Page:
Q1 2024

Issue link:

Contents of this Issue


Page 50 of 63

51 W I N T E R Q 4 I S S U E B O O K R E V I E W every page. Singer's attention to specifics is admirable, but at times the deluge of names, d a te s, a n d n u m b e rs i s ove r w h e l m i n g, especially when listened to in audio form. Nostalgic fans of Siskel and Ebert may be the only readers to welcome all this detail. "Opposable Thumbs" is especially good at explaining the various origin stories of "At the Movies," the first incarnation of a movie review television show featuring Sis- kel and Ebert. Many people were involved with the idea for a program that would feature the film critics of Chicago's two rival newspapers. Ebert worked at the Chicago Sun Times for 47 years, winning a Pulitzer Prize along the way. Siskel wrote for the competing Chicago Tribune, and the two were fierce rivals. While several individuals could lay claim to having thought up the show, it was Thea Flaum, the co-producer of "At the Movies," who transformed the failure of the show's pilot into a success by grooming two newspaper men into television personalities. Singer gives her due credit, noting that without Flaum, there would be no "Siskbert." Siskel and Ebert were popular, not for their erudite analyses but because of who they were, and espe- cially who they became when they were together. Viewers tuned in to their shows partly for the reviews and partly for the film clips. At that t i m e, c l i p s we re n o t u n i ve rs a l l y available and had to be edited by the show's sta from actual reels of film to help bolster the reviews. But what really captivated audiences was the verbal sparring between the two men, who at least at first openly disliked each other. When Siskel scooped Ebert and landed a choice interview, Siskel would say, "Take that, Tubby." In time, they developed a respectful friendship, and Sis- kel's daughters were flower girls at Ebert's wedding to Chaz Hammel in 1992. W h i l e t h e b o o k co ve rs t h e i r e n t i re careers, it focuses on the 1970s and 1980s when the two were at the peak of their popularity and, as Singer points out, "The New Hollywood" was sucking attention away from traditional studio fare. Films by young directors Steven Spielberg, Peter Bogdanovich, Martin Scorsese, Francis Coppola, Henry Jaglom, Michael Cimino, John Cassavetes, Joan Micklin Silver, and others filled the screens with new ideas and controversial material. Siskel and Ebert en- couraged that "New Hollywood" energy. An appendix oers a list of films that the duo championed over the years but which never resonated with a wide audience. Although not all are listed by Singer, these included "Personal Best" (1982, dir. Robert Towne), "Cattle Annie and Little Britches" (1981, dir. Lamont Johnson), "Swamp Thing" (1982, dir. Wes Craven), "Mr. and Mrs. Bridge" (1990, dir. James Ivory), and "Brother's Keeper" (1992, dir. Joe Berlinger and Bruce Sinofsky), among others. "Opposable Thumbs" also includes juicy trivia like Gene Siskel's fascination with "Saturday Night Fever" (1977). Eventually seeing the f ilm 17 times, the critic was apparently able to harangue director John Badham about continuity errors. Siskel pur- chased one of John Travolta's suits from the film at a charity auction in 1978 for around $2,000 — and he sold it at a Christie's auc- tion in 1995 for $145,000. S i n ge r t r i e s h a rd to m a ke t h e ca s e for Siskel's and Ebert's importance, and h e s u cce e d s i n e s ta b l i s h i n g t h e w i d e - spread fondness audiences had for their decades-long TV shows. He does an impec- cable job of corralling thousands of facts, dozens of people, and hundreds of inter- views and reviews to write what is, for now, the definitive book on Siskel and Ebert. The popularity of the two is undeniable, espe- cially once their show went into syndication in 1982 as "At the Movies"; the title was soon changed to "Siskel & Ebert at the Movies," and then simply to "Siskel & Ebert." After Gene Siskel's death at age 53 in 1999, Ebert continued with a variety of partners, but the bristling chemistry that made must-see television out of two verbally sparring men was gone. The shows' thumbs up/thumbs down reviews may have affected the box office success of some f ilms — or the careers of a few f ilmmakers. Perhaps the most d r a m a t i c e x a m p l e w a s R o g e r Ebert's support for the feature d o c u m e n ta r y " H o o p D re a m s " (1994, dir. Steve James). As he wrote, "'Hoop Dreams' … is not o n l y a d o c u m e n ta r y. I t i s a l s o poetry and prose, muckraking and expose, journalism and polemic. It is one of the great moviegoing experiences of my lifetime." Ebert was part of the charge against The Academy of Motion Picture Arts and Sciences when "Hoop Dreams" was not nominated for an Oscar, an omission that con- tributed to a complete revamping of the Academy's documentary nomination process. While Siskel also felt that a nomination was justified, he more practically stated that the controversy, stemming from distributor Ira Deutchman, helped make the film financially successful. Their admiration for this film was likely increased by the fact that the film's subjects and filmmakers, like Siskel and Ebert them- selves, came from Chicago. Critics have not and do not change mov- ies forever. While the popularity of Siskel and Ebert on television made them power- ful national influencers, claiming that one (or two) critics could change the long-term course of movies is not a credible argument. Criticism of any form is by nature a reflec- Siskel would get a scoop and tell Ebert: 'Take that, Tubby.'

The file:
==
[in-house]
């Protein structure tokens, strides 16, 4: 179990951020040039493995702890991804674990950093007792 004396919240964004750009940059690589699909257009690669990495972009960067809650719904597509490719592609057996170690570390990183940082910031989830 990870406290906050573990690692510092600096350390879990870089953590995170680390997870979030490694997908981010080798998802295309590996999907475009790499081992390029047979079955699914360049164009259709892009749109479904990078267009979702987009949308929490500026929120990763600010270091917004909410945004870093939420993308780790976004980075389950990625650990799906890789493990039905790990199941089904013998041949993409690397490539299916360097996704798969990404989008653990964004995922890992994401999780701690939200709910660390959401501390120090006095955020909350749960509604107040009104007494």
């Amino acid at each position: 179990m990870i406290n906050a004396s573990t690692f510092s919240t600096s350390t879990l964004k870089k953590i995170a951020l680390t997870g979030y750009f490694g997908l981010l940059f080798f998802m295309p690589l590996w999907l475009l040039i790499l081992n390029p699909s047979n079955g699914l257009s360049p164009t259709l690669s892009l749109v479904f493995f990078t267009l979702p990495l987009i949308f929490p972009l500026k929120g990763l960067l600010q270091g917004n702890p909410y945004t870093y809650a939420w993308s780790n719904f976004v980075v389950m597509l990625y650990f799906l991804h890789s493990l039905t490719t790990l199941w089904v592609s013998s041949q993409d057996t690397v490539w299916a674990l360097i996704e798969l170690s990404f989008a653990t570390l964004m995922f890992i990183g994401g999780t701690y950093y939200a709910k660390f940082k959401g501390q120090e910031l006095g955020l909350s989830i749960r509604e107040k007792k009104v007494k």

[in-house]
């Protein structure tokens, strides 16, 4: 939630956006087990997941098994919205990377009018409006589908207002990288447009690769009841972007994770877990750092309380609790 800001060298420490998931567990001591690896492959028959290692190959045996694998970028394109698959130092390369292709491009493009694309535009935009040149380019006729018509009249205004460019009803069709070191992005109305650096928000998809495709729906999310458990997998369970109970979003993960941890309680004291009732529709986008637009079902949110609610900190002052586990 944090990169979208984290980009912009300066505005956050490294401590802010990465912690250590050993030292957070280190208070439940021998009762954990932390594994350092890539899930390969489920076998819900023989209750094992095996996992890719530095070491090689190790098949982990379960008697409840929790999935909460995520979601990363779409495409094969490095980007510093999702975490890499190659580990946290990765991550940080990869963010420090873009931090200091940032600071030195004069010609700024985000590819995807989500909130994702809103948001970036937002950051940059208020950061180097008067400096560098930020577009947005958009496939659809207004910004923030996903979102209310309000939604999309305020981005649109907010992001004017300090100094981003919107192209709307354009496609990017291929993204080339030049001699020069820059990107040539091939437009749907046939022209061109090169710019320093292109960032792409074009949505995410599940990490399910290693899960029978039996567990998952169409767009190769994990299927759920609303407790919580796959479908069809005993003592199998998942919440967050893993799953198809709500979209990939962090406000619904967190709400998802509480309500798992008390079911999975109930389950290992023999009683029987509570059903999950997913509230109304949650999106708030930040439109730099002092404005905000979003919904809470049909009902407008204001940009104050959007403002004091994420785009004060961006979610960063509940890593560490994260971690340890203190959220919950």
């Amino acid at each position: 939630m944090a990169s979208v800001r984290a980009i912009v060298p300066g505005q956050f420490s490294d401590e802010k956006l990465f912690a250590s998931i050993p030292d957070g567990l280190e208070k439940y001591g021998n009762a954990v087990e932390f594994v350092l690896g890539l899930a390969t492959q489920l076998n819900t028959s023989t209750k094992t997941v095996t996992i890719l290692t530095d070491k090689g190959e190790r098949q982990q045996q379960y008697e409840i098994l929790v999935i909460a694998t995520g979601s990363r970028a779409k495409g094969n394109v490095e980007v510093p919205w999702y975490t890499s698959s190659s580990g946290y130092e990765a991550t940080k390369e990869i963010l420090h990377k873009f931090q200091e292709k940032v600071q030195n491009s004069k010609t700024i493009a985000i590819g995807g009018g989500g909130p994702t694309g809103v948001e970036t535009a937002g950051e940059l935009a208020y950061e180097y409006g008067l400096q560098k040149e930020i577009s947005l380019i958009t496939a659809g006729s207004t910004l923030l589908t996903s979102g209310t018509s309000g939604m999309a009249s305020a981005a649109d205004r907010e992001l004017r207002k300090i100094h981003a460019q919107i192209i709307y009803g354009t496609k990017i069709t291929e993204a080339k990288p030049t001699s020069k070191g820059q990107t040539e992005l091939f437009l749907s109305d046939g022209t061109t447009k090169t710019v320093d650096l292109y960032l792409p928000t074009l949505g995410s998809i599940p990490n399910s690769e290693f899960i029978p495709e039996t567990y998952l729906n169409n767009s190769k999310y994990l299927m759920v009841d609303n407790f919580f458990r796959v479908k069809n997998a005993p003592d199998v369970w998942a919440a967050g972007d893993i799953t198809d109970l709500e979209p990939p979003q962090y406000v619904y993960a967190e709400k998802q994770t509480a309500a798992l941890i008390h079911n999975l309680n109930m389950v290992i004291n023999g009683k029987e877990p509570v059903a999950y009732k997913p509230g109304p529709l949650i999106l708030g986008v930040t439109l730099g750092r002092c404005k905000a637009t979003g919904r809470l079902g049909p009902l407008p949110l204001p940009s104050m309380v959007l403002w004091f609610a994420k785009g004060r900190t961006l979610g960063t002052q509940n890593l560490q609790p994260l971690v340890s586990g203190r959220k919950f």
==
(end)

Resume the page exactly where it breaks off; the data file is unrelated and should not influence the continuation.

Articles in this issue

Archives of this issue

view archives of CineMontage - Q1 2024